Sex or nude scenes featuring teenagers in anime and manga could disappear from the Internet and be driven into underground “dark web” sites, thanks to a decision equating art with child pornography. The decision was made by a United Nations Committee that describes itself as comprising “persons of high moral character.”
This stigma-driven recommendation that was first published today (and is due to be launched on September 26) comes despite Prostasia Foundation raising an incredible 17 thousand voices to warn the Committee that such a change would infringe human rights by trashing a wealth of legitimate art and literature.
We don’t need “persons of high moral character” nominated by governments to be making decisions about what sort of cartoons people can watch or draw. What we actually need is a community of people who are committed to preventing child sexual abuse—something that this decision will not do. In fact, it could do the opposite.
What is the decision?
In February this year, the United Nations Committee on the Rights of the Child, released a set of draft guidelines on the implementation of the international treaty that bans child pornography, proposing to expand its interpretation to include bans on drawings and stories that sexually depict minors. The Committee took in comments from the public and is currently meeting in Geneva, having just released the final version of its Guidelines.
Although the decision to equate art with child pornography was a negative one from every perspective, it could have been worse, and our advocacy definitely had an impact. Thanks to your support, we managed to convince the Committee to drop its claim that child pornography as already defined in international law includes
visual material such as photographs, movies, drawings and cartoons; audio representations; any digital media representation; live performances; written materials in print or online; and physical objects such as sculptures, toys, or ornaments.
Even while dropping this absurdly broad definition, the Committee doubled-down on its central contention that at least visual works such as drawings should be banned, and that it should be a criminal offense to possess them. This is a frightening proposition, and one completely at odds with other United Nations texts, such as the Universal Declaration of Human Rights.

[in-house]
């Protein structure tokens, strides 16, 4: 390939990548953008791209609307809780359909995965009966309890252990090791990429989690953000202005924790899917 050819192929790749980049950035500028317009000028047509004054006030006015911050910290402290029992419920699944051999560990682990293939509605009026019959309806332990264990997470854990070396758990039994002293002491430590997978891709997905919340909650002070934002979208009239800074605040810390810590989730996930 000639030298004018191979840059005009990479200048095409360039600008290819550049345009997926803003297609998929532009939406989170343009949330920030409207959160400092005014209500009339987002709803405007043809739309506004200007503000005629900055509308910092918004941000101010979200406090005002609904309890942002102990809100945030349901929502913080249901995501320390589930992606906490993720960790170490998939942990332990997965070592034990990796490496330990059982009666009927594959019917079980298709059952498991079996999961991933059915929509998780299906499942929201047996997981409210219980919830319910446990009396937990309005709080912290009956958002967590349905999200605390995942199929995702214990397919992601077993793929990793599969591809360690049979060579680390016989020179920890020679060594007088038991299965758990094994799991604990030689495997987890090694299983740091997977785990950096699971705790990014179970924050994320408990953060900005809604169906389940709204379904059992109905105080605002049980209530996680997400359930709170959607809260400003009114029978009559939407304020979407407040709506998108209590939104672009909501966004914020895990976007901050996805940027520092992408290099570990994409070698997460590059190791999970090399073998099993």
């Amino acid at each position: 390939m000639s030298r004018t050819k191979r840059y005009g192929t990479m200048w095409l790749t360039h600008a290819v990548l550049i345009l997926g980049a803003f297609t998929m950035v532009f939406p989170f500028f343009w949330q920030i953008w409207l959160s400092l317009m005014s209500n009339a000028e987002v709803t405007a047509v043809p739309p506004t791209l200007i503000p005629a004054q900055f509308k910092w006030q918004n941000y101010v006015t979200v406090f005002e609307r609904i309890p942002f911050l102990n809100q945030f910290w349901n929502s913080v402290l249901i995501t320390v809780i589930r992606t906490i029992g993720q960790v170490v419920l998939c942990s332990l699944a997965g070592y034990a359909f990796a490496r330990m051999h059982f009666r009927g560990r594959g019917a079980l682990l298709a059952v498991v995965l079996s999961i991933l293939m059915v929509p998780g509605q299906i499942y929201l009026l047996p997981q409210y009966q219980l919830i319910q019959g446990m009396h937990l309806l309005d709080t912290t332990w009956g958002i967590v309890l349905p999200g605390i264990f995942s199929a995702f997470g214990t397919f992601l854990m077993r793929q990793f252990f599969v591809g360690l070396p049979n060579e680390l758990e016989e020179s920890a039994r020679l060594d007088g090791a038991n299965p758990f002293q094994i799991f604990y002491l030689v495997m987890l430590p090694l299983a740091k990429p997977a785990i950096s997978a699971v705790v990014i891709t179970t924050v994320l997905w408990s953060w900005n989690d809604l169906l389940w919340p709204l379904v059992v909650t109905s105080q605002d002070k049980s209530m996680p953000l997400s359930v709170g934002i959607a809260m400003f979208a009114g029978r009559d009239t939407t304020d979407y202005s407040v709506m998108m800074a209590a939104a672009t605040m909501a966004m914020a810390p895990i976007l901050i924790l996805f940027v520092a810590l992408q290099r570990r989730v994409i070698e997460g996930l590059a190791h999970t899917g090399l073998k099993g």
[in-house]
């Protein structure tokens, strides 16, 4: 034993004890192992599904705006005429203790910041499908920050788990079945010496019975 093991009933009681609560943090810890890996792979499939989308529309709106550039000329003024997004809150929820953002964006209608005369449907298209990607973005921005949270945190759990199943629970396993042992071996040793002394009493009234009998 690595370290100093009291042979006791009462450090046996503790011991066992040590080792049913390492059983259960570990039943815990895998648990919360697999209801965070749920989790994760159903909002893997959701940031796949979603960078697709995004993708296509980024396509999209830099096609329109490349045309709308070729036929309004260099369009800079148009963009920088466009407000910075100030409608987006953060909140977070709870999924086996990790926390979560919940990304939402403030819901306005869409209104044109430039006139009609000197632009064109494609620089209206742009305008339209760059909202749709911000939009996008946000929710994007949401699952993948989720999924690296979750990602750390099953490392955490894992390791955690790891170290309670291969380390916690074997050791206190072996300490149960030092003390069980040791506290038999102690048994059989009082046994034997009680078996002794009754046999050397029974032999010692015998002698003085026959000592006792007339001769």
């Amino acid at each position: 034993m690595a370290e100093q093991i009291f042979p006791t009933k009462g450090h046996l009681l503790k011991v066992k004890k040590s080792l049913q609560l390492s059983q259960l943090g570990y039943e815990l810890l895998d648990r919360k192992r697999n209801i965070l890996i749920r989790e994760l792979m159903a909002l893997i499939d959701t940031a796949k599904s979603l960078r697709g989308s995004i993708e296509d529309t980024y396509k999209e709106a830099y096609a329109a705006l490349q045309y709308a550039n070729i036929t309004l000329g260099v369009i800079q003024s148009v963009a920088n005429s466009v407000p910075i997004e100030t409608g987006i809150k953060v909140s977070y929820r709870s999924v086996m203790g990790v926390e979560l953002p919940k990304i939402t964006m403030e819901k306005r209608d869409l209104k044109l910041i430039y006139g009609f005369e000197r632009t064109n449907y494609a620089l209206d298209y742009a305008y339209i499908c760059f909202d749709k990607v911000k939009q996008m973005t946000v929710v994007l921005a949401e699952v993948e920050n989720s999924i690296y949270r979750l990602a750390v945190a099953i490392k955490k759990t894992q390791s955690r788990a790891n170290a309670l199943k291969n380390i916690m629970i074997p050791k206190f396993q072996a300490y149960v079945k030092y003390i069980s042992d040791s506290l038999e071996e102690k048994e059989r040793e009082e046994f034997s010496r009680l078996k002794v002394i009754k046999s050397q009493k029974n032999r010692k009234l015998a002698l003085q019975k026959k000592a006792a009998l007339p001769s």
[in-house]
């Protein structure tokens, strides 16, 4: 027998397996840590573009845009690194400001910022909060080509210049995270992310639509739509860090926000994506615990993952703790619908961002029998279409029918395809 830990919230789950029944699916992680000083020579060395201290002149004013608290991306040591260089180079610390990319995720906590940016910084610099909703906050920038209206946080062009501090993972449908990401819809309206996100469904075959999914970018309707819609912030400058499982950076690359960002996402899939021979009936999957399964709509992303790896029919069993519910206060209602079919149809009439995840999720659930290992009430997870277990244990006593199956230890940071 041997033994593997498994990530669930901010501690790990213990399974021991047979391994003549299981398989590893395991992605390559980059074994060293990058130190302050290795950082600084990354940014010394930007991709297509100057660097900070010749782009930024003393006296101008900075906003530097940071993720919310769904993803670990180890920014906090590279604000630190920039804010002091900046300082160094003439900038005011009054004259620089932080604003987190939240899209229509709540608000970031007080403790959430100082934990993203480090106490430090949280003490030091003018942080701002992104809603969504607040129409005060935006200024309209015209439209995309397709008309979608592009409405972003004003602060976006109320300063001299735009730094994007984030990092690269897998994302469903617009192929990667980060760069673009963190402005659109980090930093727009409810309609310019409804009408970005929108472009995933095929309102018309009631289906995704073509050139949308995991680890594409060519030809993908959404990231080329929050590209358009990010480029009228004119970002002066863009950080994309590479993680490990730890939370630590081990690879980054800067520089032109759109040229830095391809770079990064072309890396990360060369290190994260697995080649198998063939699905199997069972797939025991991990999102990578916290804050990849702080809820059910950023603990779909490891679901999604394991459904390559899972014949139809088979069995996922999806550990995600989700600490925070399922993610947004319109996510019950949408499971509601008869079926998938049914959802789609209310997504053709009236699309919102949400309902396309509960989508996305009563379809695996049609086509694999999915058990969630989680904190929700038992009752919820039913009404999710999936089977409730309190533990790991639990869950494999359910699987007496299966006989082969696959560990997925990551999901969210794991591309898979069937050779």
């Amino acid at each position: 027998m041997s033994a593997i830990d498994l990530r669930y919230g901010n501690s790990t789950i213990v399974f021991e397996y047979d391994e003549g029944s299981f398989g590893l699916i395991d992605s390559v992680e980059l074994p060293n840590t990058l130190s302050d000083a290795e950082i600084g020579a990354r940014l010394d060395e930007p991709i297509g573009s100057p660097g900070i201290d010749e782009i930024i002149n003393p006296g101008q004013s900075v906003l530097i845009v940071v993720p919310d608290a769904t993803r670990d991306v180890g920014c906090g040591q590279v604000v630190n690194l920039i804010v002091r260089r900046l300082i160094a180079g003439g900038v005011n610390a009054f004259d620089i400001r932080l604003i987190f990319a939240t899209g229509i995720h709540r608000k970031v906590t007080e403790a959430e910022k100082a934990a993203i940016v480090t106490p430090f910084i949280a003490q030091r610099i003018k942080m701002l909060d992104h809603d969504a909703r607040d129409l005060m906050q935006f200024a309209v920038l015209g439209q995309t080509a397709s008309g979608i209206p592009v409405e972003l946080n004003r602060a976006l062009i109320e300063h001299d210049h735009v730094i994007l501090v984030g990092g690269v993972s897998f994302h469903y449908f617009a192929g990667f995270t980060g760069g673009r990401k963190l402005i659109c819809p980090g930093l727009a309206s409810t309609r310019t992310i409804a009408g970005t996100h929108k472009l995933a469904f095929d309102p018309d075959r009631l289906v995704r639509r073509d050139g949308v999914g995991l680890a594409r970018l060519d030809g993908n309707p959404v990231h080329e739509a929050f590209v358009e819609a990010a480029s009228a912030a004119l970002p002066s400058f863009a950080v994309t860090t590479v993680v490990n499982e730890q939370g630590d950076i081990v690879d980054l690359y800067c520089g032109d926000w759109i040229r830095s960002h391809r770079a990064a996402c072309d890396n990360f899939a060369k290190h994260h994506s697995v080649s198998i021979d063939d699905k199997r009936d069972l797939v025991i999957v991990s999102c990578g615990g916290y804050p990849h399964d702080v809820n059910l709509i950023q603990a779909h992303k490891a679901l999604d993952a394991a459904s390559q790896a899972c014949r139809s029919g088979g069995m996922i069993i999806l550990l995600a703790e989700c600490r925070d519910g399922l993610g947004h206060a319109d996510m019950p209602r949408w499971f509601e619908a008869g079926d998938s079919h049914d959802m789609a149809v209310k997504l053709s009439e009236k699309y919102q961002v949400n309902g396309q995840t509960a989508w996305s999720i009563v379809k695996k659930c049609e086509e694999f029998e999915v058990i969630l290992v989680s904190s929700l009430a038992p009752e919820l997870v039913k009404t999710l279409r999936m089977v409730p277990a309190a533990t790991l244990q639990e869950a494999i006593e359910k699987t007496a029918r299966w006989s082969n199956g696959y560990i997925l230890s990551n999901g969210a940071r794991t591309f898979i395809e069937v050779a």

Unpacking the text
The relevant paragraph of the final version of the guidelines is paragraph 63, which begins like this:
The Committee is deeply concerned about the large amount of online and offline material, including drawings and virtual representations, depicting non-existing children or persons appearing to be children involved in sexually explicit conduct, and about the serious effect that such material can have on children’s right to dignity and protection.
Let’s pause here. Although seemingly narrower than in the original draft, this still takes in an extremely broad array of material, ranging from cartoon art, to 2D animation, to adults cosplaying as underage characters. Governments aren’t meant to be art critics or dungeon monitors. The simplest and most ethical way to draw the line between what is acceptable in art is simply to determine whether it depicts a real child. If it doesn’t, it’s not child pornography. It’s really as simple as that.
There is also an unexamined assumption in this paragraph that depictions of non-existing children have a “serious effect” on children’s rights, but without stating what effect that is or referring to any sources. As we pointed out in our submission to the Committee, the best scientific data that we have suggests that depictions of non-existing children don’t lead to the sexual abuse of real children, and that they may even do the opposite—a possibility that we aim to research further.
Now let’s continue with the rest of the paragraph:
The Committee encourages States parties to include in their legal provisions regarding child sexual abuse material (child pornography) representations of non-existing children or of persons appearing to be children, in particular when such representations are used as part of a process to sexually exploit children.
The first part of this paragraph makes it clear that the Committee isn’t simply asking for drawings to be voluntarily taken down from the Internet and from bookstores. It is actually recommending that drawings should be treated in law as equivalent to photographs and videos of real children being sexually abused. Even to suggest this equivalency is shocking, especially coming from a United Nations body. It is also directly contrary to U.S. law, which specifies that the only justification for the criminalization of child pornography is that its production and distribution directly harms real children.